Cape Town, South Africa, is a busy city with a population of 433,700 people. It's also a popular tourist destination. And—it's about to run out of water. Day Zero, the day when the wells are expected to completely dry up, is predicted to arrive sometime in July 2018.
One way to get kids interested in science is by letting them do science. Discoveries made are discoveries remembered! This might seem hard—after all, how can fifth graders contribute to actual scientific fields of knowledge? With citizen science!
Common squid from the Belgian continental shelf. Photo credit: Hans Hillewaert
What’s a cephalopod and why do we devote a week to celebrating it? Cephalopods are marine creatures of the molluscan class Cephalopoda and include octopi, squid, cuttlefish, and nautiluses. These are pretty strange looking creatures, and they are also extremely capable. For example, you can watch videos of an octopus opening a glass jar with a screw-top lid from the inside. There are also instances of octopi travelling across land in search of food.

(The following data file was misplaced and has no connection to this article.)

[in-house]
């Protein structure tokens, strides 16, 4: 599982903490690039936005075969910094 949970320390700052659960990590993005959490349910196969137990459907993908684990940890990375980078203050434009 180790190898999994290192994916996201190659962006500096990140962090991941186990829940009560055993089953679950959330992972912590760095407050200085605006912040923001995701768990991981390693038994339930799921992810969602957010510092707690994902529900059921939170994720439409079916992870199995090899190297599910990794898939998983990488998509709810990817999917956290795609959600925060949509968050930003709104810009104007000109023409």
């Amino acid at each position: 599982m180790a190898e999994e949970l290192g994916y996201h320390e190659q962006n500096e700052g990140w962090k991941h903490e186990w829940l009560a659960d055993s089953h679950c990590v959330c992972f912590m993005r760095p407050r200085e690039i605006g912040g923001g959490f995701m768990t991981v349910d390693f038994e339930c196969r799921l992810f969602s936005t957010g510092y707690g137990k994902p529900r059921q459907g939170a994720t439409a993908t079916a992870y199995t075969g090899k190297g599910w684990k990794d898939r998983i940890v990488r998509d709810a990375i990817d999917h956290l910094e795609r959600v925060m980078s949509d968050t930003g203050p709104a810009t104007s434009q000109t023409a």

Bioengineering is a pretty exciting topic. Yes, it’s also a controversial one, but it offers great fodder for classroom discussion!
Take this question, for example. Should wooly mammoths be brought back from extinction through genetic engineering? This is an important question, because now, scientists are closer than ever to being able to make this a reality.
Henrietta Leavitt helped reveal what the galaxy really looks like!
This is the last day of March, and Women’s History Month is drawing to a close. Let’s take this opportunity to learn about one of the unsung heroes of astronomy, Henrietta Swan Leavitt.
The human family tree got a little bigger last week! Scientists discovered pieces of 15 different skeletons in a cave in South Africa that belong to a new species of human ancestor that has been named homo naledi.
ART BY STEFAN FICHTEL. SOURCES: LEE BERGER AND PETER SCHMID, WITS; JOHN HAWKS, UNIVERSITY OF WISCONSIN-MADISON